Top 100 Mets #81: Jeff Kent

Jeff Kent's Mets career was book ended by two regrettable trades. Kent arrived at Shea Stadium as a secondary piece with few expectations in a fire sale deal; his departure was quietly necessary in the acquisition of a star. In the four years between, fallow years between two Mets dynasties, he consistently produced in a starting role. Unfortunately, those years have been nearly relegated to a footnote in Kent's career by what came after.

Kent's reputation with the fans never thrived, but he left as one of the most productive middle infielders in team history, a legacy of solid play that earns him a spot as # 81 in our countdown.

Jeff Kent's career began inauspiciously. In 1989 he was drafted in the 20th round out of the University of California. That summer he was sent to rookie ball in the NY-Penn league. Playing a full schedule, Kent hit the ball hard (13 homeruns in 73 games), but didn't show much else, sporting a poor batting average and a damning strikeout rate. With a poor defensive profile - the one aspect of his game that was a bugaboo for the majority of his career - Kent wasn't on any prospects lists and looked like an organizational pawn.

The following year, Kent moved on to full season minor league baseball and began to produce. His power hitting remained especially strong for a young infielder, he cut down on the Ks and continued to walk at a respectable rate. Most importantly, he raised his batting average to .277, an increase of 50 points. In 1991, Kent again moved up a level, to AA, and played a full season there. His production fell but there were a few indicators that he continued to mature as a hitter: he continued to crank out doubles and he increased his walk totals substantially.

In 1992, the year that Jeff Kent made his major league debut, the Mets were a depressing bunch, a smoldering hulk of a team. In the late 80s they boasted simultaneously one of the best and youngest teams in baseball, but some poor luck prompted a lot of poor decisions that earned the team the moniker of "the worst team money could buy" and provided the modern sports' textbook case for the wrong way to spend money and quick fix a struggling team. Before the 1992 trading deadline, ownership decided that it was time to begin cutting bait. The team put their one remaining truly valuable chip, David Cone, an All-Star pitcher in the prime of his career, on the block.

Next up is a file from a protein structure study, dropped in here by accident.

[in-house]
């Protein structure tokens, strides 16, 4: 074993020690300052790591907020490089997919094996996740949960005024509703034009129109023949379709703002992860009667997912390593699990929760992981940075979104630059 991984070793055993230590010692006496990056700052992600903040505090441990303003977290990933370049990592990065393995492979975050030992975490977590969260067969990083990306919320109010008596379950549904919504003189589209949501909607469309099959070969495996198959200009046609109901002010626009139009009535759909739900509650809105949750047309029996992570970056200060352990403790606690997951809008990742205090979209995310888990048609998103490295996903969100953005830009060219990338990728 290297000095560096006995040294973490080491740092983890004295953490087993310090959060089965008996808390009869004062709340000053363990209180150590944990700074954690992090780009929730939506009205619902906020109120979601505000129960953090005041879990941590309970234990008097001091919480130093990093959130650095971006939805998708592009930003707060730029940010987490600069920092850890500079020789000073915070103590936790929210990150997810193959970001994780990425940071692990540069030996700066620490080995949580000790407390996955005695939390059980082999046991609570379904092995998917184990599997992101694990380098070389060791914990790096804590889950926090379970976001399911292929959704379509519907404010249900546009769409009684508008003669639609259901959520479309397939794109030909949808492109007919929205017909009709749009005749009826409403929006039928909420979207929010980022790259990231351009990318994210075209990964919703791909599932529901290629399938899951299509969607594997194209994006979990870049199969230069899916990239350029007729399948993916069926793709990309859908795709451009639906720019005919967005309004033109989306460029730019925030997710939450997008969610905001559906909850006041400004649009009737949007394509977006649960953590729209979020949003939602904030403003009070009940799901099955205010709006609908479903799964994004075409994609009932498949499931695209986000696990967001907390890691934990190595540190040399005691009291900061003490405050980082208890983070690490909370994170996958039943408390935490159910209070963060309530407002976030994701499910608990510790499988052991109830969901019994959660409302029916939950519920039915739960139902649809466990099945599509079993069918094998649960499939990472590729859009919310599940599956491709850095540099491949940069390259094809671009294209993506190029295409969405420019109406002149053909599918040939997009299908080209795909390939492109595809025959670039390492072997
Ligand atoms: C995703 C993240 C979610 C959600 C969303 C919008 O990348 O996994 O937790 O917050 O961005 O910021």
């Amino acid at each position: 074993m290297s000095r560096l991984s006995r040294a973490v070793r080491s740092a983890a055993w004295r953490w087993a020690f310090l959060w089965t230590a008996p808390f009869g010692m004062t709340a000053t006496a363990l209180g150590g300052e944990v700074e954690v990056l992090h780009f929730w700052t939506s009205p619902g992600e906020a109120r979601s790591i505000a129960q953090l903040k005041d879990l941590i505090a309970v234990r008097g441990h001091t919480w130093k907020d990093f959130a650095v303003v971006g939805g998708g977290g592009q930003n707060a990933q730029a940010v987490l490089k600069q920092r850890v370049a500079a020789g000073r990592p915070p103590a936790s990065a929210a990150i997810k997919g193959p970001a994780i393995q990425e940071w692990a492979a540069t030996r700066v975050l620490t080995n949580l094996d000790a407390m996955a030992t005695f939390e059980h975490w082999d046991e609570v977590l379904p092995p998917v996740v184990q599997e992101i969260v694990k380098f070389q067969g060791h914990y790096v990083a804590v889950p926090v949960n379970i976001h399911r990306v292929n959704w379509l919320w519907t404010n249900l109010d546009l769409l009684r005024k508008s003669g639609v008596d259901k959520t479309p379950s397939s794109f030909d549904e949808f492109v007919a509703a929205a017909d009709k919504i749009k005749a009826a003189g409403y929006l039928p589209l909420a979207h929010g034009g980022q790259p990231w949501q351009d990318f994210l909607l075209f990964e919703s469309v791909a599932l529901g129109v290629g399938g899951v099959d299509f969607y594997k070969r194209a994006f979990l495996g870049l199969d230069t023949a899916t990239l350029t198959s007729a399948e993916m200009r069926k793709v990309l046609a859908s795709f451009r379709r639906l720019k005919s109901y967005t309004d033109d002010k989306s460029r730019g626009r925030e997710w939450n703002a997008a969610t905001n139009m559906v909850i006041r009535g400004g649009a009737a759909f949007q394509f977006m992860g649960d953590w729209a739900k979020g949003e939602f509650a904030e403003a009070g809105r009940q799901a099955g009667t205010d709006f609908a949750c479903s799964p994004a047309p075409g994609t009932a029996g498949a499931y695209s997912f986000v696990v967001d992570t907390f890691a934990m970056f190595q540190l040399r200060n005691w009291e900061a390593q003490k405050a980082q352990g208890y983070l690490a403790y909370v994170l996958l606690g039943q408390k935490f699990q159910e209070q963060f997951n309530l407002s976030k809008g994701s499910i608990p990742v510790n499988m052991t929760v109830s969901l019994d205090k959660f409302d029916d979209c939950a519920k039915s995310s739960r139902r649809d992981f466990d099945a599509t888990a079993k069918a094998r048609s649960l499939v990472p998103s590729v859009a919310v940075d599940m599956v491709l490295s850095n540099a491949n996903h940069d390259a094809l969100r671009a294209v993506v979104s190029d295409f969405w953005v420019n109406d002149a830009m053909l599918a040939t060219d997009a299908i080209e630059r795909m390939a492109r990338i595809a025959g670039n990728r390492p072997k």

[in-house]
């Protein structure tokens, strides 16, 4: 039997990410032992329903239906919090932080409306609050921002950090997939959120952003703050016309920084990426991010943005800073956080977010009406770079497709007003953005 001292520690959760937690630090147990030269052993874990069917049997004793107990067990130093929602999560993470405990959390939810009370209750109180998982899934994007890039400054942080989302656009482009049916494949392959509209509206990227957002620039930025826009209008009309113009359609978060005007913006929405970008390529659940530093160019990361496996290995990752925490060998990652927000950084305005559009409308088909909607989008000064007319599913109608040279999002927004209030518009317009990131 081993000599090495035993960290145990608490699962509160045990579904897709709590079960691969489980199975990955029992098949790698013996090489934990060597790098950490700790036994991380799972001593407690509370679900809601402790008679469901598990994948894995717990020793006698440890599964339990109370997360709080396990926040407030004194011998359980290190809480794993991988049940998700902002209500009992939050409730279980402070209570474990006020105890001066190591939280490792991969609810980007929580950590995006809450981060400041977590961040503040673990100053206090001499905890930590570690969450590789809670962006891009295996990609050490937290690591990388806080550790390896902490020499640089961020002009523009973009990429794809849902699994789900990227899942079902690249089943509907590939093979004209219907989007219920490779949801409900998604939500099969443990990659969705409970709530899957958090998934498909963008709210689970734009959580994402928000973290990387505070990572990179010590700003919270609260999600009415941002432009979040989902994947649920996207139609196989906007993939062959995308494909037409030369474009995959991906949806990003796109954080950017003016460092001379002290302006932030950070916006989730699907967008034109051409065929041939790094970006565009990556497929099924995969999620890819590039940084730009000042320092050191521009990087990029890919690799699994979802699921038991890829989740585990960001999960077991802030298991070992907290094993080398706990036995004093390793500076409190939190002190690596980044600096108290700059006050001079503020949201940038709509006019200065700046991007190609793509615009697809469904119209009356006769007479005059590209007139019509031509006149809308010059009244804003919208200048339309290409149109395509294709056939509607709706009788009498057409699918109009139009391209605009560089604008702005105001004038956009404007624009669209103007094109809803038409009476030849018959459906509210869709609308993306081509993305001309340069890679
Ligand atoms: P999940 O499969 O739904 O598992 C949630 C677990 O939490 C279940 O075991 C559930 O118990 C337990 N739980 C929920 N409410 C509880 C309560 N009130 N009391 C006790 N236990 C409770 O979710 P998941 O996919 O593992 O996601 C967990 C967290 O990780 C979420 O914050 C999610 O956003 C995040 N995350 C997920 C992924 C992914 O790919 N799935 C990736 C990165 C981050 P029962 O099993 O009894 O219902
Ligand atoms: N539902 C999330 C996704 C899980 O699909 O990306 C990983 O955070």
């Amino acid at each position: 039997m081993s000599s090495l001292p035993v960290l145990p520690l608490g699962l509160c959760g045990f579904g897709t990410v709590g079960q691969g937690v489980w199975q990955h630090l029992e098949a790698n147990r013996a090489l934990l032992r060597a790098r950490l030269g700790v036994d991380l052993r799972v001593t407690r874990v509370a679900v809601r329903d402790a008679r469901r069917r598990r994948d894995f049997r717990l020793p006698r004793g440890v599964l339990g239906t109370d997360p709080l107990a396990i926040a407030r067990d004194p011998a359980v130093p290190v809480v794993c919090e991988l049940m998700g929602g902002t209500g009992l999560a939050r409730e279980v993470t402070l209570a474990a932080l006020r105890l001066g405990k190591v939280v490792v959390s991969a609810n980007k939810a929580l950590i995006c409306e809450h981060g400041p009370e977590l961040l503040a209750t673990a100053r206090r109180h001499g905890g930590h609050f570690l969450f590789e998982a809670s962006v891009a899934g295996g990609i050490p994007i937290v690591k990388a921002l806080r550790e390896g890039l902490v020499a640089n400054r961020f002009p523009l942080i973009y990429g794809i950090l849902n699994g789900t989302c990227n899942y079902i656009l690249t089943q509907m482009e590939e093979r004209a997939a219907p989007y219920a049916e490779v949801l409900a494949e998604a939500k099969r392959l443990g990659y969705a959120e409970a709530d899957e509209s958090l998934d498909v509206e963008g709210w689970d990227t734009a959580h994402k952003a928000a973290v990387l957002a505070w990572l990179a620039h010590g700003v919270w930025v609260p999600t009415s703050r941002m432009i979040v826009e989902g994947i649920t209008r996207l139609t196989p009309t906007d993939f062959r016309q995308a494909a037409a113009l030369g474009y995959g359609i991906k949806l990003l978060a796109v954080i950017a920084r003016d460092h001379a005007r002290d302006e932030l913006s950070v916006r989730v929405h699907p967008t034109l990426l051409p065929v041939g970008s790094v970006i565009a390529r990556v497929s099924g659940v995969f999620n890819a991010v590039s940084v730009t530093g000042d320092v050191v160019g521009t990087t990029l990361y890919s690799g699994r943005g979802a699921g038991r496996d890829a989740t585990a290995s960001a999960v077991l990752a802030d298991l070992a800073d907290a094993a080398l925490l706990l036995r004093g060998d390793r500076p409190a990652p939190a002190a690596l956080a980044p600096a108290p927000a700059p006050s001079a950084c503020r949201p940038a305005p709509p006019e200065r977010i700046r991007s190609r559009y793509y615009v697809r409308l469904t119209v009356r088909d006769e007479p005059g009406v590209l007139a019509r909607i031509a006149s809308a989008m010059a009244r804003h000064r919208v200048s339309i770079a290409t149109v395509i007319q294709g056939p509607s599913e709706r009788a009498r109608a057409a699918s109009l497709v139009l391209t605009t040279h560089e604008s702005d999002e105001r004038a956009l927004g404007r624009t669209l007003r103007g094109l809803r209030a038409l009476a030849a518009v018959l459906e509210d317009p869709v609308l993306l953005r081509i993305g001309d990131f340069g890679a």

Jeff Kent became a Met as the least important player in the trade that sent Cone to Toronto. Cone was the ace that the Blue Jays needed for their playoff run; he was a success and became known as a hired gun. In return, the Mets reportedly had their pick of any prospect in the Blue Jays' minor league system. Passing over players like Derek Bell, management made centerfielder Ryan Thompson their top choice. Thompson had virtually no success in the minor leagues as a hitter - in hindsight, the choice seems inexplicable - but he graded off the scouts' charts. He was a true five-tool prospect and was built like an Adonis, with muscles bursting out from under his uniform and a body so athletic that it seemed impossible that he wouldn't succeed. In fact, he failed miserably.

In contrast, Jeff Kent had already shown signs of productive ability in the major leagues. At the time he was not regarded as a particularly valuable player or an especially valuable prospect, but he was holding his own impressively: he was promoted to the Blue Jays in 1992 without playing a game in AAA, and he was hitting. Included in the trade to potentially fill a hole at second for the Mets, Kent continued to play semi-regularly. His production dipped at Shea, but he had justified a good long look as a starter the following year.